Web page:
The foundation of any good call center outsourcer is a proper understanding of Erlang and thus queueing theory.
Agner Krarup (AK) Erlang was a Danish pioneer of the study of telecommunications traffic in the early 1900s. He is credited with being one of the early creators of queuing theory and is often cited as the father of Erlang measurement. He was also a pretty handsome dude.
While working for the Copenhagen Telephone Exchange, he sought to solve the problem of determining how many circuits were needed to provide an acceptable phone service to a local village. His also wanted to figure out how many telephone operators were needed to handle a given volume of calls. Back then, most telephone exchanges used human operators and cord boards to switch telephone calls using jack plugs. That was the height of technology at the time.
The idea of Erlang is all about measuring traffic in a given telecommunications environment (in or out), understanding phone queuing and thus being able to accurately staff for, predict or understand volumes. The neat thing about Erlang is that it can be applied to any kind of distribution of volume.
An Erlang by itself simply represents a single unit of telecommunications traffic measurement. At its basic core, an Erlang represents the continuous use of a single voice path. In practice, it is used to describe the total traffic volume of one hour, inbound or outbound.
For example, if a team of agents handled 50 calls in one hour, and each call had an average call length of 10 minutes, then the number of Erlangs this represents could be worked out as follows:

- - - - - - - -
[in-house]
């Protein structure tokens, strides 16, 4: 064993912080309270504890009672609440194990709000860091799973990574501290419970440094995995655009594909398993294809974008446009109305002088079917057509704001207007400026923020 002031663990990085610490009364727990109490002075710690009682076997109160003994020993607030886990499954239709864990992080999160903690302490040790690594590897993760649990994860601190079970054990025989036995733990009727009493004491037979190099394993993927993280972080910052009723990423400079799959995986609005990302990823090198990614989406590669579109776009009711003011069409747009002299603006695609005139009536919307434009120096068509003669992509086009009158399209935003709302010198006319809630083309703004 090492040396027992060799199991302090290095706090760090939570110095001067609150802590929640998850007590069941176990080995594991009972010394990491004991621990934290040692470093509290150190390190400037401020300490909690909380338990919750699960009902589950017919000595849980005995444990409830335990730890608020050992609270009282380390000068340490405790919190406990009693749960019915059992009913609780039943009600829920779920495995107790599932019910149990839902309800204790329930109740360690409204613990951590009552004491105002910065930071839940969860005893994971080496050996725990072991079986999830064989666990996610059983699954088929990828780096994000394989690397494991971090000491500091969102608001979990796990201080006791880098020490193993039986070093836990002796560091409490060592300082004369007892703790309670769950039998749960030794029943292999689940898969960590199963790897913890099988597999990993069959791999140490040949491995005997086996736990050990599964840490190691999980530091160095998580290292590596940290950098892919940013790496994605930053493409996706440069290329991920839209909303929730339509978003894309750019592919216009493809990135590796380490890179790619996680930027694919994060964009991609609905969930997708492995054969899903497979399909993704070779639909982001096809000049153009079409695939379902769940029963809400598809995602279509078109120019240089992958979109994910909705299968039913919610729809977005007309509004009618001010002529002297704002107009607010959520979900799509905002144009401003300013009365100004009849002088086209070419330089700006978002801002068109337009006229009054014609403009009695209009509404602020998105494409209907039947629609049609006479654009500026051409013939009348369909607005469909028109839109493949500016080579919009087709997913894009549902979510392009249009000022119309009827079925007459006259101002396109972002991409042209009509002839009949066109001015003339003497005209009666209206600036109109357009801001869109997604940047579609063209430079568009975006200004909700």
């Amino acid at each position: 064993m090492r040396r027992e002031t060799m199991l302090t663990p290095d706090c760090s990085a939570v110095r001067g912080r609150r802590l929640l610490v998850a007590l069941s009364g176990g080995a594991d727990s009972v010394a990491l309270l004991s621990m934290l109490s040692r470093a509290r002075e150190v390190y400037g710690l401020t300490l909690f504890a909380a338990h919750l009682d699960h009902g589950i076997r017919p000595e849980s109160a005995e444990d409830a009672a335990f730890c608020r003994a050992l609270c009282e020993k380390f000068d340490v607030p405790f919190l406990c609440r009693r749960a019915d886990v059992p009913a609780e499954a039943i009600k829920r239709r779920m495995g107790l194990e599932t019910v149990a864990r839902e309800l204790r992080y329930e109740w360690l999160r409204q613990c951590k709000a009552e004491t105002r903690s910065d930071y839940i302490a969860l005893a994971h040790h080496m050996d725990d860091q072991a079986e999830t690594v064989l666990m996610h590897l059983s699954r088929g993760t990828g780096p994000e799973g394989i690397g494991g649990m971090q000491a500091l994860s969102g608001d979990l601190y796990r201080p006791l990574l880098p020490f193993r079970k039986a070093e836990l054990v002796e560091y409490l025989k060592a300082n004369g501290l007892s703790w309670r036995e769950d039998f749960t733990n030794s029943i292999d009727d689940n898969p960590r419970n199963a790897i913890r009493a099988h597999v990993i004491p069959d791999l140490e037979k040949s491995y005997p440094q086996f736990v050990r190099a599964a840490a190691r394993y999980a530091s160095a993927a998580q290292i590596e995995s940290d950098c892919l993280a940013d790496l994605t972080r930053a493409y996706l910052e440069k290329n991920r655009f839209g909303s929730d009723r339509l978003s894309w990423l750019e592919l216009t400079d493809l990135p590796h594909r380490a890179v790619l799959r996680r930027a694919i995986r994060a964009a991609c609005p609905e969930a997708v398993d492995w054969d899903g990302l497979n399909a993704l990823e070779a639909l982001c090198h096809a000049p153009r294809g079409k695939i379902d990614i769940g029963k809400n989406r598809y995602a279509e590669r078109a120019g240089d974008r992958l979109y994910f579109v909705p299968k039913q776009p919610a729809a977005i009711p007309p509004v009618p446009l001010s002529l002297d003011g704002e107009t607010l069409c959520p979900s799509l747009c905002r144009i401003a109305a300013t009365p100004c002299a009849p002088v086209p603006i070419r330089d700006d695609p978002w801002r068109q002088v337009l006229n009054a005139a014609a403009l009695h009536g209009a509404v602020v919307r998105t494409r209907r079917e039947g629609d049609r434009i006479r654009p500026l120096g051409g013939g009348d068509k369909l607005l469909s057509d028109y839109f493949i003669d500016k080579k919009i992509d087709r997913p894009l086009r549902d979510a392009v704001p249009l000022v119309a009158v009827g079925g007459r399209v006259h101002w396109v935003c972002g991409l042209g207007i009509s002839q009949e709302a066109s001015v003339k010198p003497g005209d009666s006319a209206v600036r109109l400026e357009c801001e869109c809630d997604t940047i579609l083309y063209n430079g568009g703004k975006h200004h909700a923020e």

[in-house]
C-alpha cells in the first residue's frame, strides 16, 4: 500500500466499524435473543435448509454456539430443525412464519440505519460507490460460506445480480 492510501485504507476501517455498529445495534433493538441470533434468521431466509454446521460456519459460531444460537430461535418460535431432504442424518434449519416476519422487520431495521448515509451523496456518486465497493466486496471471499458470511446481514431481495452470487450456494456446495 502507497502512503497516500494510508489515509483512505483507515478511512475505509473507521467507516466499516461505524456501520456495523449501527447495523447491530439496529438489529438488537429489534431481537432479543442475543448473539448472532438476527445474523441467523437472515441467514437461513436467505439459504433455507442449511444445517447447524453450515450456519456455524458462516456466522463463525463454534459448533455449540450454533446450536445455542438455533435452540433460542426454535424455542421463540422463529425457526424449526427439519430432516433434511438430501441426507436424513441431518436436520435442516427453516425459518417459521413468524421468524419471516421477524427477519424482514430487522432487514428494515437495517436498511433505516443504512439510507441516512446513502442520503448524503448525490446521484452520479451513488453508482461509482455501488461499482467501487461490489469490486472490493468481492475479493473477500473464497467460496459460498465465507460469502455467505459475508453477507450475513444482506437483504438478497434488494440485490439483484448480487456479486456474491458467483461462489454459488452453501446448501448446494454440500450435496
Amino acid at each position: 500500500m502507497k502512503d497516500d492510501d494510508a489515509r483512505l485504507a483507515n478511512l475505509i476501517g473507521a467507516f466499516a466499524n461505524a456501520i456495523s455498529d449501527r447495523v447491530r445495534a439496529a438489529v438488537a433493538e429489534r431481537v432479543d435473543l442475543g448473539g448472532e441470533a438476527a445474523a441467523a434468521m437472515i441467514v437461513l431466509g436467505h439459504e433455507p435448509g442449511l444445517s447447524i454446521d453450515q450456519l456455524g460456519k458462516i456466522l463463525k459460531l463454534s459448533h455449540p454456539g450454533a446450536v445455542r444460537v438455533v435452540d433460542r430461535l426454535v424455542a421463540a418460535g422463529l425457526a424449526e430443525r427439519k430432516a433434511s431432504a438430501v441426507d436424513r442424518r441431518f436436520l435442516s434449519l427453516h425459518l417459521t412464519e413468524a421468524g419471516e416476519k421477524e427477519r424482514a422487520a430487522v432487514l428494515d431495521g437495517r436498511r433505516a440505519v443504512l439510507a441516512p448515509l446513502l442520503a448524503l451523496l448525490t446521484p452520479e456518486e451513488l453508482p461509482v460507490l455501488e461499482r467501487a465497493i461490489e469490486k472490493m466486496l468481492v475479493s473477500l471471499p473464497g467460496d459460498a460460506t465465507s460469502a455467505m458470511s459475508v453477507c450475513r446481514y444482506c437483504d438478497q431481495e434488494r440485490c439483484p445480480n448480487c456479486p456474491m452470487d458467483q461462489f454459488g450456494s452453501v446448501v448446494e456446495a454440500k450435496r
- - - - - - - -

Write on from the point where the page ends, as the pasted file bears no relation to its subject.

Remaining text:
- Minutes of traffic (per hour) = number of calls x avg call length
- Minutes of traffic (per hour) = 50 (calls) x 10 (min per call)
- Minutes of traffic (per hour)= 500 (total minutes)
- Hours of traffic (per hour) = 500 (total minutes) / 60 (min in the hour)
- Hours of traffic (per hour) = 8.333
- Total hourly traffic = 8.333 Erlangs
This is a very basic example but you get the idea. For a call center looking to maximize agent utilization, these concepts resonate strongly with FCR.
A comprehension of Erlang calculation and traffic measurements make it much easier for telecom network designers to manage traffic patterns in their voice networks as well as call center managers to staff their centers. Without this knowledge it would be a challenge to say the least for designers to establish the necessary trunk group sizes for their networks to be efficient and scalable.
Erlang is quite practical and has many important uses. One of its most essential is the ability to work out how many phone lines are going to be needed between a phone system and a central office, or even between multiple network locations, assuming potential volume influx or outflow requirements.
Erlang has been successfully implemented in contact centers and phone systems for over 20 years (with reported uptimes of 9-nines, which is frankly unbelievable). It’s been proven to work well in both large-scale multi-site deployments as well as in smaller, startup centers.
Today, Erlang has become an accepted unit of telecommunication traffic measurement, and not only is it still in use today but oftentimes it is the underlying formula residing in some of the more popular workforce management systems being utilized across the world.
If AK Erlang were alive today, I think he would be proud to see how his theory has not only been accepted, but is still relevant in today’s telecommunications infrastructure.
For more information about Erlang and its uses, I would recommend the following reference materials: